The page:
Nigeria’s annual inflation rate rose to 27.33 per cent in October from 26.72 per cent in the previous month, the National Bureau of Statistics (NBS) said Wednesday.
The statistics office said the October 2023 headline inflation rate showed an increase of 0.61 per cent points when compared to the September 2023 headline inflation rate.
The NBS said on a year-on-year basis, the headline inflation rate was 6.24 per cent points higher compared to the rate recorded in October 2022, which was (21.09 per cent).
“This shows that the headline inflation rate (year-on-year basis) increased in October 2023 when compared to the same month in the preceding year (i.e., October 2022),” it said.
According to the report, the food inflation rate in October quickened to 31.52 per cent on a year-on-year basis, which was 7.80 per cent points higher compared to the rate recorded in October 2022 (23.72 per cent).
In recent years, food pieces have been on the rise across Nigeria. The situation deteriorated due to the impact of government policies such as the removal of subsidies on petrol, among others.
President Bola Tinubu, on 29 May, during his inauguration, announced the removal of subsidy on petrol. This development has caused hardship for many Nigerians with its attendant increase in the prices of goods and services.
Over the past months, the naira has depreciated by over 50 per cent at both the authorised and unauthorised market segments, after the Central Bank of Nigeria (CBN) announced in June that it had collapsed all forex windows into the Investors and exporters (I&E) window.
Inflation has remained high in Africa’s largest economy, prompting the apex bank to hike interest rates to their highest levels in nearly two decades.
In July, the Central Bank of Nigeria (CBN), raised its benchmark lending rate to 18.75 per cent.
The bank said, “hiking the interest rate has made a lot of difference in moderating the rate of inflation”.
It noted that the option to continue the hike in the policy rate, albeit moderately, also presented a strong alternative premised on the expected liquidity injections into the economy from the recent efforts to unify the nation’s foreign exchange markets.
In July, Mr Tinubu declared an immediate State of Emergency on food insecurity to tackle the increase in food prices.
He also directed that “all matters pertaining to food & water availability and affordability, as essential livelihood items, be included within the purview of the National Security Council.”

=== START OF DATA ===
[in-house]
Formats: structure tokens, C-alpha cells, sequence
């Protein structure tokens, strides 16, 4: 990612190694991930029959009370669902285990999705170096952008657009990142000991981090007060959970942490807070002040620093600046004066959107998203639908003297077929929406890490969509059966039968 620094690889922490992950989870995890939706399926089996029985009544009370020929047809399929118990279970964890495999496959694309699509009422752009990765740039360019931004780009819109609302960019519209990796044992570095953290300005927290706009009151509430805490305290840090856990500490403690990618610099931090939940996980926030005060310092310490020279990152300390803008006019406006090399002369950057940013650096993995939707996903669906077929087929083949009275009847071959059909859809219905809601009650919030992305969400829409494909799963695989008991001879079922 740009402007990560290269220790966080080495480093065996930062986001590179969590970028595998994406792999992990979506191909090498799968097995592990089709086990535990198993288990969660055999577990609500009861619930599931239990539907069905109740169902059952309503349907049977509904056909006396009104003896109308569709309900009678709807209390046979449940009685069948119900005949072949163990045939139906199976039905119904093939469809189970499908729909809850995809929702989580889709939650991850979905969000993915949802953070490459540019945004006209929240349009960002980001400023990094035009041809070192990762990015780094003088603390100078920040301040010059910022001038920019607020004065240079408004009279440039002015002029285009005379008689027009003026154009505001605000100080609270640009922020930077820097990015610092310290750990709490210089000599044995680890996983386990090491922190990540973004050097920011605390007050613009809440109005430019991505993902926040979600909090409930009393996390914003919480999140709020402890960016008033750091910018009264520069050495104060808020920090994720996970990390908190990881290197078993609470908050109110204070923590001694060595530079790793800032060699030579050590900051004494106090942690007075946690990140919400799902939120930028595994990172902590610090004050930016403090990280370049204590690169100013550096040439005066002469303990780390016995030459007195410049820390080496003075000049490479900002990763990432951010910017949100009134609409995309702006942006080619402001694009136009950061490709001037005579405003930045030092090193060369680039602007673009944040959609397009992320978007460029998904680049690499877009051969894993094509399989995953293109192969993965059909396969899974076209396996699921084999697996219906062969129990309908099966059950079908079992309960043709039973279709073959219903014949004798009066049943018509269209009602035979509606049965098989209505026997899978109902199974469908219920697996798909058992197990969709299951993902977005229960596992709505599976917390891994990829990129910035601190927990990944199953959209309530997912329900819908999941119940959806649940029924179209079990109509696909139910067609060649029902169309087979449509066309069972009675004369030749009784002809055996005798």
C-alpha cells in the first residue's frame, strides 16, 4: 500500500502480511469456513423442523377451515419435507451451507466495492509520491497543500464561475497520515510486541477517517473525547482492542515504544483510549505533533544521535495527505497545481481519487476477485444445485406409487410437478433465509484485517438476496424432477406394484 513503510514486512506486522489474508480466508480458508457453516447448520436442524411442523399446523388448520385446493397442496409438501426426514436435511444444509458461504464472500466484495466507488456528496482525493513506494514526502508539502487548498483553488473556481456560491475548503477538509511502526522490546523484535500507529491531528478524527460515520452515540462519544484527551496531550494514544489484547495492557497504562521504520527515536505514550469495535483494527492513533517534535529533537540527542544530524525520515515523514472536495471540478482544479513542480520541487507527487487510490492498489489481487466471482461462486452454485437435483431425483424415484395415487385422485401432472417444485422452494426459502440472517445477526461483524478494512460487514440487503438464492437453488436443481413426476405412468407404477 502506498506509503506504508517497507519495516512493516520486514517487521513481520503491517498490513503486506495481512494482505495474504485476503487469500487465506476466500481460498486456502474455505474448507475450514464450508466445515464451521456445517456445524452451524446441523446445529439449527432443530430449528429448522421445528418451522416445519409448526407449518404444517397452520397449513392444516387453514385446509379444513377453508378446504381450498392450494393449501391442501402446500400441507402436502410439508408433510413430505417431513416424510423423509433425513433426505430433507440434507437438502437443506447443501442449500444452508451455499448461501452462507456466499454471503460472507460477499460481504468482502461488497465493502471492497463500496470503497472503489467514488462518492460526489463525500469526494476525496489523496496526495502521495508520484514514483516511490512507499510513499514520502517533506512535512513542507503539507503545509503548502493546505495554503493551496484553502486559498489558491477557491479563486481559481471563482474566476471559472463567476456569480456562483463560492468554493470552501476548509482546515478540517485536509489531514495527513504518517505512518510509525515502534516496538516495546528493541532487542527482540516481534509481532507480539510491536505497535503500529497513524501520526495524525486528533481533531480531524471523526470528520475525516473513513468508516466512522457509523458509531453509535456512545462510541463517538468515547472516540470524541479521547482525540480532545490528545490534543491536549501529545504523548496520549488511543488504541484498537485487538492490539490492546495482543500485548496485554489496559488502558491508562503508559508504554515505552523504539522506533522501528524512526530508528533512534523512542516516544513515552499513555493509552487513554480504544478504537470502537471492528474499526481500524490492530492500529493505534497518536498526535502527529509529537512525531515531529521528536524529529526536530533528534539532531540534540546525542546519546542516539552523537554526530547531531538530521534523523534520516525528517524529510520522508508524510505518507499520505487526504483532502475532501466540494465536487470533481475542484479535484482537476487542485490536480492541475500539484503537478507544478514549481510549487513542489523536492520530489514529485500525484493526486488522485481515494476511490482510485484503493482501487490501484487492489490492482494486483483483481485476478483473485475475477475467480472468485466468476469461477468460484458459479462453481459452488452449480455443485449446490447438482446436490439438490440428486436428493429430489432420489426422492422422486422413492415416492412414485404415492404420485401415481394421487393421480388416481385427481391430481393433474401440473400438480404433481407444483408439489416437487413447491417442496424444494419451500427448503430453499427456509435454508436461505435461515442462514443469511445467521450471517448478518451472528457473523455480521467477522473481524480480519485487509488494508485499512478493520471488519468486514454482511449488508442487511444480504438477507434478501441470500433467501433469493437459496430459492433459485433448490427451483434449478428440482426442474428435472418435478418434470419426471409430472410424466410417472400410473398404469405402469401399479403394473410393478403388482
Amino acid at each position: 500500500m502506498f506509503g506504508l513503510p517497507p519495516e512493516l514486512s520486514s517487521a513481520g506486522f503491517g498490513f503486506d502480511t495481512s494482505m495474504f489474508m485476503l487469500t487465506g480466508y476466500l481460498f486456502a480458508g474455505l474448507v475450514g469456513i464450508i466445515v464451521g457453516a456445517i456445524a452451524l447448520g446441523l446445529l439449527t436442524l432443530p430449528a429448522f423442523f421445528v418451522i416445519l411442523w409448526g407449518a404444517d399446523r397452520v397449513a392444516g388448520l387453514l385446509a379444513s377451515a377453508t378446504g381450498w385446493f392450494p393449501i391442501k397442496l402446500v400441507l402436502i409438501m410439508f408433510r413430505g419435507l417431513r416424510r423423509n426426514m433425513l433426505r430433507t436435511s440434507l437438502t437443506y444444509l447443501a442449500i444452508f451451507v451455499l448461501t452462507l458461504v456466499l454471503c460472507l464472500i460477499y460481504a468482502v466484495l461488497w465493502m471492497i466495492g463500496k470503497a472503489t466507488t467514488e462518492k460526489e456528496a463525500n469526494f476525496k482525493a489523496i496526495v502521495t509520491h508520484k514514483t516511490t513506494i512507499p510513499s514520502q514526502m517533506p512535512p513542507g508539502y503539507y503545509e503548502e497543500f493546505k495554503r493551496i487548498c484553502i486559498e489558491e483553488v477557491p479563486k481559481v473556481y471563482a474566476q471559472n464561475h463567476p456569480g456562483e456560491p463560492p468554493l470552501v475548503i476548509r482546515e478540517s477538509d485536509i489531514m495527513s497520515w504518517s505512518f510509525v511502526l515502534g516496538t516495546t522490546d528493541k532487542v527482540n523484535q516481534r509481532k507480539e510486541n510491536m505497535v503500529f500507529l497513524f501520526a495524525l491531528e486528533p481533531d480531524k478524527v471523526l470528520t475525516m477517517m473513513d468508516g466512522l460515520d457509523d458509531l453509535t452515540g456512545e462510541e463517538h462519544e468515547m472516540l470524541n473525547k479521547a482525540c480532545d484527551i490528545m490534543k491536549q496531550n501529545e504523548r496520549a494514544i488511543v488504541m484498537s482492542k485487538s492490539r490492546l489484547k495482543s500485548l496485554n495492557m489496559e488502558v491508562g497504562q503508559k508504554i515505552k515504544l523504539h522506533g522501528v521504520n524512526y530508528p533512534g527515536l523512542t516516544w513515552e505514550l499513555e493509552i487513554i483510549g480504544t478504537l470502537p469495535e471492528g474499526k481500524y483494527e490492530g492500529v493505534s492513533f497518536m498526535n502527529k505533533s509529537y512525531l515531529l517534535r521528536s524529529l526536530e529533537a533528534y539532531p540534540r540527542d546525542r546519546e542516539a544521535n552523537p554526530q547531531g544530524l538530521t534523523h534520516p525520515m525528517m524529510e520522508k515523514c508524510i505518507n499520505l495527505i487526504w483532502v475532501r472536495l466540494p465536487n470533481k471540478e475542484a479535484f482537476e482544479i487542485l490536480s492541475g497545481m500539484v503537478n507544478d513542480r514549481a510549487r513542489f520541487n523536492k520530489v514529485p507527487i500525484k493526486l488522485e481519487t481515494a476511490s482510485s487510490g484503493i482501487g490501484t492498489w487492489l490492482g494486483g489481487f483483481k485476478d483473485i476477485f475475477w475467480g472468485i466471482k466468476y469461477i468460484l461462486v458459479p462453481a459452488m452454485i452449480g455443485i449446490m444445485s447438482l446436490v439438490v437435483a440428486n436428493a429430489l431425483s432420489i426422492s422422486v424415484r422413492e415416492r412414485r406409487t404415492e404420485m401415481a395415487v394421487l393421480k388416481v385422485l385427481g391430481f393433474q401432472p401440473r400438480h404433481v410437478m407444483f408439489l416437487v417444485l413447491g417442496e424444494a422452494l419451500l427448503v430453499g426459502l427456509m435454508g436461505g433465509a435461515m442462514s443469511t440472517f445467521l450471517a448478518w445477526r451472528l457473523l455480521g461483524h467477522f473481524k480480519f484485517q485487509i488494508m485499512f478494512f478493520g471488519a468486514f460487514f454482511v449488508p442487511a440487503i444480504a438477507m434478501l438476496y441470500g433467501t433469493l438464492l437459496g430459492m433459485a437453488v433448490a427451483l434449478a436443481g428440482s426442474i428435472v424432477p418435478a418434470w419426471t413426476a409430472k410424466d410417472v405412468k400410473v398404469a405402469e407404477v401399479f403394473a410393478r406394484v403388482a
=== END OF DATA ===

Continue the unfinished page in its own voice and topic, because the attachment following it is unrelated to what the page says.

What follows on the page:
In its inflation report Wednesday, the NBS said the contributions of items on the divisional level to the increase in the headline index are food & non-alcoholic beverages (14.16 per cent), housing water, electricity, gas & other fuel (4.57 per cent), clothing & footwear (2.09 per cent), and transport (1.78 per cent),.
Others are furnishings & household equipment & maintenance (1.37 per cent), education (1.08 per cent), health (0.82 per cent), miscellaneous goods & services (0.45 per cent), restaurant & hotels (0.33 per cent), alcoholic beverage, tobacco & kola (0.30 per cent), recreation & culture (0.19 per cent) and communication (0.19 per cent).
The report said on a month-on-month basis, the headline inflation rate in October 2023 was 1.73 per cent, which was 0.37 per cent lower than the rate recorded in September 2023 (2.10 per cent).
“This means that in October 2023, the rate of increase in the average price level is less than the rate of increase in the average price level in September 2023.
“The percentage change in the average CPI for the twelve months ending October 2023 over the average of the CPI for the previous twelve-month period was 23.44 per cent, showing a 5.57 per cent increase compared to 17.86 per cent recorded in October 2022,” the report said.
The food inflation rate in October 2023 was 31.52 per cent on a year-on-year basis, which was 7.80 per cent points higher compared to the rate recorded in October 2022 (23.72 per cent).
The bureau said the rise in food inflation on a year-on-year basis was caused by increases in prices of bread and cereals, oil and fat, potatoes, yam and other tubers, fish, fruit, meat, vegetables and milk, cheese and eggs.
“On a month-on-month basis, the Food inflation rate in October 2023 was 1.91 per cent this was 0.54 per cent lower compared to the rate recorded in September 2023 (2.45 per cent),” it said.
According to the bureau, the decline in food inflation on a month-over-month basis was caused by the decline in the rate of increase in the average prices of fruits, oil and fat, coffee, tea and cocoa, bread and cereals.
“The average annual rate of food inflation for the twelve months ending October 2023 over the previous twelve-month average was 26.33 per cent, which was a 6.50 per cent points increase from the average annual rate of change recorded in October 2022 (19.83 per cent),” the report highlighted.
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